Senior Editor Richard Farrell  reviews the translation  of Juan José Saer’s La Grande. ” This mystery is one of ontology, of the deep, mystical, convoluted experience that is life, with all its secrets, its intrigue, its tragedies and its triumphs. At the very bottom, on the murky river floor where memory resides, where so much has been lost to time—betrayals, desires, the forgotten war, love, passions—here we find the source material for Juan José Saer’s La Grande. Saer reassembles the fragments. He reconstructs experience through memory, where nothing is ever quite what it appears, and yet where everything that appears is luminescent, like gold flakes panned from the silt, polished, crafted and forged into a ring”

We also have a excerpt from the novel.


Nela RioNela Rio & friends

And more! Including brand new translations of poems by the prolific Argentianian-Canadian poet Nela Rio;

Rio_Laberinto_vertical portada

 imageDavid Hayden

Uimhir a Cúig features fiction by the Irish author David Hayden — “Memory House.”

I am the broken plate lying on the kitchen floor. Eight main pieces are grouped together on the yellowed linoleum that is cool beneath my bare feet. Scores of fragments are scattered in the greasy shadows, or wedged under the heels of the table.

The warped, lemon-shaded light is my mother’s eye. It gives off a gentle heat and can see nothing. Each chair is a misplaced friend. If I sit down I will remember who, and why they became lost and, perhaps, where they are today.


And last, but never least, R. W. Gray at NC at the Movies does his usual brilliant gloss on the movie of the month — David Cho’s Where We Are.

“Do you wonder where I am?” “Do you miss me?” The woman on the call persists with her questions. When the man suggests the woman should come to him, however, she replies, “I’m happy here.” On the most overt level, this is the woman defining her contradictory desires, where she seeks the answer to “Do you miss me?” before she will assert “I am happy here.” Come here / go away. This is Anne Carson’s “sweetbitter,” cultivated by the woman who wants longing more than having.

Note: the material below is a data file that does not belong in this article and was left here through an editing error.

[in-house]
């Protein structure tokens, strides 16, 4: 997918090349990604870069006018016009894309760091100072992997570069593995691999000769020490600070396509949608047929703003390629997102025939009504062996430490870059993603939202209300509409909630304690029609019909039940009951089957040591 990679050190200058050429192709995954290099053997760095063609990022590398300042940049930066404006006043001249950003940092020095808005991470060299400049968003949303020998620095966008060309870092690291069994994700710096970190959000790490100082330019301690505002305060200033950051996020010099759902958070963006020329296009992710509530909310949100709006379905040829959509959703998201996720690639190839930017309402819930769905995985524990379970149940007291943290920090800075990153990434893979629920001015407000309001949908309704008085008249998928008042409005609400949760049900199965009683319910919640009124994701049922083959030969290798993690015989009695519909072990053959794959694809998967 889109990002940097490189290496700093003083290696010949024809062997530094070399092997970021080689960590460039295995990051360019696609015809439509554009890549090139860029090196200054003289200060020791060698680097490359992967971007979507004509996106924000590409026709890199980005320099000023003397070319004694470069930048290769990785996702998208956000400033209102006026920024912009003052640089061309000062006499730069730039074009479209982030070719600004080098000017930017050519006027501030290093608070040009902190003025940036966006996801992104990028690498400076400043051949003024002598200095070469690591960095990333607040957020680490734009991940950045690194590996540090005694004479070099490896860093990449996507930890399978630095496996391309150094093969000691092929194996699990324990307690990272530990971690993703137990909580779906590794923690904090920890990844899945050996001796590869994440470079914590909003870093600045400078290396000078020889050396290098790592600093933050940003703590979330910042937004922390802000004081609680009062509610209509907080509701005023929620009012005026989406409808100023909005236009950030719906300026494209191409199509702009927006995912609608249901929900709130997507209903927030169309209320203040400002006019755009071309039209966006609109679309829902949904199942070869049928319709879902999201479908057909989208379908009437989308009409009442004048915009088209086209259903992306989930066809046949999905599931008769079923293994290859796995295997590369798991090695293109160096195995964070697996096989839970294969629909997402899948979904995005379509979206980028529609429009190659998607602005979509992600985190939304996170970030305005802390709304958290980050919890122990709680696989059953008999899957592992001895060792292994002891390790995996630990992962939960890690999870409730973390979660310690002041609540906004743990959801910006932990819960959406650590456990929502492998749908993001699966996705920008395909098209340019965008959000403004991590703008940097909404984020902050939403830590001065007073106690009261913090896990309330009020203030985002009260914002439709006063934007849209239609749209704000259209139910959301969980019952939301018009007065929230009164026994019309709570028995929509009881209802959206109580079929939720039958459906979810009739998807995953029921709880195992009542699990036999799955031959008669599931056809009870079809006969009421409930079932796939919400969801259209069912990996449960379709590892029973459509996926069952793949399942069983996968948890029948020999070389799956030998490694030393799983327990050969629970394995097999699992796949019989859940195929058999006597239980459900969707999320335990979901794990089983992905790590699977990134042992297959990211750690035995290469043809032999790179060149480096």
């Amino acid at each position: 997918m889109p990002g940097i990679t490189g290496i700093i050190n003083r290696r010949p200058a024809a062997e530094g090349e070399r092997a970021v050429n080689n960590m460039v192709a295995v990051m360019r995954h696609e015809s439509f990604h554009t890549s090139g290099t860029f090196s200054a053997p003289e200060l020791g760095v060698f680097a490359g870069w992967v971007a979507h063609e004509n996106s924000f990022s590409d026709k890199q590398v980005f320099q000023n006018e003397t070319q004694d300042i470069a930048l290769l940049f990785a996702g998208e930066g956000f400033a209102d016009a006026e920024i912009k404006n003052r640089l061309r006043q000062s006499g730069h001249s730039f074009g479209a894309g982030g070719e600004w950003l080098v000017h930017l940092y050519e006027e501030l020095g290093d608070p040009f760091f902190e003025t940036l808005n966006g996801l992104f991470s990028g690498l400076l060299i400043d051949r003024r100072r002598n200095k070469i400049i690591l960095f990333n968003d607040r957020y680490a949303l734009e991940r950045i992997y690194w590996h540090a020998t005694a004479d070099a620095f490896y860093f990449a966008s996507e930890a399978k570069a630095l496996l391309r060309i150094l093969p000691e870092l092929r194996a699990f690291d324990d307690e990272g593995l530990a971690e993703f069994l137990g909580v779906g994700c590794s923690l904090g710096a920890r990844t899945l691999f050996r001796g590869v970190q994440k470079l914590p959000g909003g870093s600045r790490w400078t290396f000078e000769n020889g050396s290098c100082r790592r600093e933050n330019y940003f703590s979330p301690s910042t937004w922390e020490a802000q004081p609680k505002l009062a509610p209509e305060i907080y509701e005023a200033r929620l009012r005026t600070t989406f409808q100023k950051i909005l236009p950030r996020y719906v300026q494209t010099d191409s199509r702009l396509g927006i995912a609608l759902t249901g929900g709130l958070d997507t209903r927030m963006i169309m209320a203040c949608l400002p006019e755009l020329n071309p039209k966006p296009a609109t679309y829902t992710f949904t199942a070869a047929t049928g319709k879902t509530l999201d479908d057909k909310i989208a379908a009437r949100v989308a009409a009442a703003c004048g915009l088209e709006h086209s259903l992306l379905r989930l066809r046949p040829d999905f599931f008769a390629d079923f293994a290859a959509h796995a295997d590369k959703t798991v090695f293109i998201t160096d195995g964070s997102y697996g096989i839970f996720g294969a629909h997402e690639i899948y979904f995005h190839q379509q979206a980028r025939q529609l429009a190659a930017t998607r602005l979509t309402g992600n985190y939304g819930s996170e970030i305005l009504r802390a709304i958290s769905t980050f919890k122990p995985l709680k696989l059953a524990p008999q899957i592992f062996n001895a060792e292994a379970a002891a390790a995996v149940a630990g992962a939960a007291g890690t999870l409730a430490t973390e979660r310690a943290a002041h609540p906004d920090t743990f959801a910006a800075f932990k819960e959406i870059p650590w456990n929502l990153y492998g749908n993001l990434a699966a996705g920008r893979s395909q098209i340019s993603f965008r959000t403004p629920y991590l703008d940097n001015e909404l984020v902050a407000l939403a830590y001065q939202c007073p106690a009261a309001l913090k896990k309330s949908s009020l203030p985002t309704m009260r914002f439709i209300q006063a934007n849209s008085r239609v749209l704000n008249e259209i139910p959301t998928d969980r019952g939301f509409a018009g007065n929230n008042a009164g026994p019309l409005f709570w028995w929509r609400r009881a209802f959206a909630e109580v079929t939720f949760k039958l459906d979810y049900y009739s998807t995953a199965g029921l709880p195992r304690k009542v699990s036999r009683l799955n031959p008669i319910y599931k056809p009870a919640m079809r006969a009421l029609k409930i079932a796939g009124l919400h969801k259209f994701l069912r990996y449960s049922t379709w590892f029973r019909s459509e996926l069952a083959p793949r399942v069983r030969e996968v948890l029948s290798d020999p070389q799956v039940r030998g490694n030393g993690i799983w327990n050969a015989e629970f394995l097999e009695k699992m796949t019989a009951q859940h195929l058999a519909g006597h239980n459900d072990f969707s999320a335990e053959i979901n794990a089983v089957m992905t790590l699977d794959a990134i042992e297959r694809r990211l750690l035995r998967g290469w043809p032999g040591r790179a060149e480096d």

Jul 252014

Nuala reading Dub Writers' Fest

Interesting commentary today from Nuala Ní Chonchúir (Uimhir a Cúig, April 2014) on the need to anglicise her name to Nuala O’Connor for marketing reasons (her newest novel Miss Emily is to be published by Penguin USA and Penguin Canada).

Have a read here 

(and here if you need help in pronouncing the Irish version – SPOILER (from her own explanation): “the second part sounds like HOOR (as in ‘she’s a mad hoor’)”).

—Gerard Beirne

Jul 232014

cover image by Jerry Cassidy

cover image by Jerry Cassidy

“When reviewing, the composer’s invective was extreme. He is no less frank when writing about his own life, alcoholism and recovery.”

Uimhir a Cúig recently featured an interview with Irish composer Raymond Deane (by fellow Irish composer Siobhan Cleary) and an extract of his new memoir In My Own Light. Today’s Irish Times has an interesting review of his memoir by music critic Michael Dervan:

“When I was editing Soundpost magazine, I invited him to contribute reviews. From the start, his invective was extreme. He had a go at Shostakovich, who, he wrote, “richly deserves our critical spittle”; and Colman Pearce, who in Mahler’s Third Symphony “dashed through the piece as if he was hurrying home to watch Dallas”. The conductor big-heartedly bore no grudge, and even recorded a CD of Deane’s music in 1997.

There was such a ruckus that I gave him a back-page column, Tailpiece, as well as his reviewing work.”

You can read the entire review here: Raymond Deane, one-time writer of acidic reviews, turns his pen on himself

Jul 222014

dg & dog2DG (right) and Lucy (left) on the farm (art shot — yes, I know it’s annoying).

DG and Lucy were just on the farm in Ontario, you know, for a brief visit, a drug intervention with his mother, a fight with a young gun investment advisor trying to get his hands on his mother’s cash, a movie with Jonah (we went to see the latest Planet of the Apes extravaganza; very funny since he is moving to San Francisco in the fall and dg would keep saying, See, there’s your BART station and there’s your apartment without a roof), flea bombing the tenant house, and dinner with a dear old friend who had a heart attack a month ago and was put in an induced coma and quick frozen, apparently, with no ill effects. (The part about the drug intervention is a joke. Do I have to tell you everything?)

Jean w the girlsJean communing with her hens.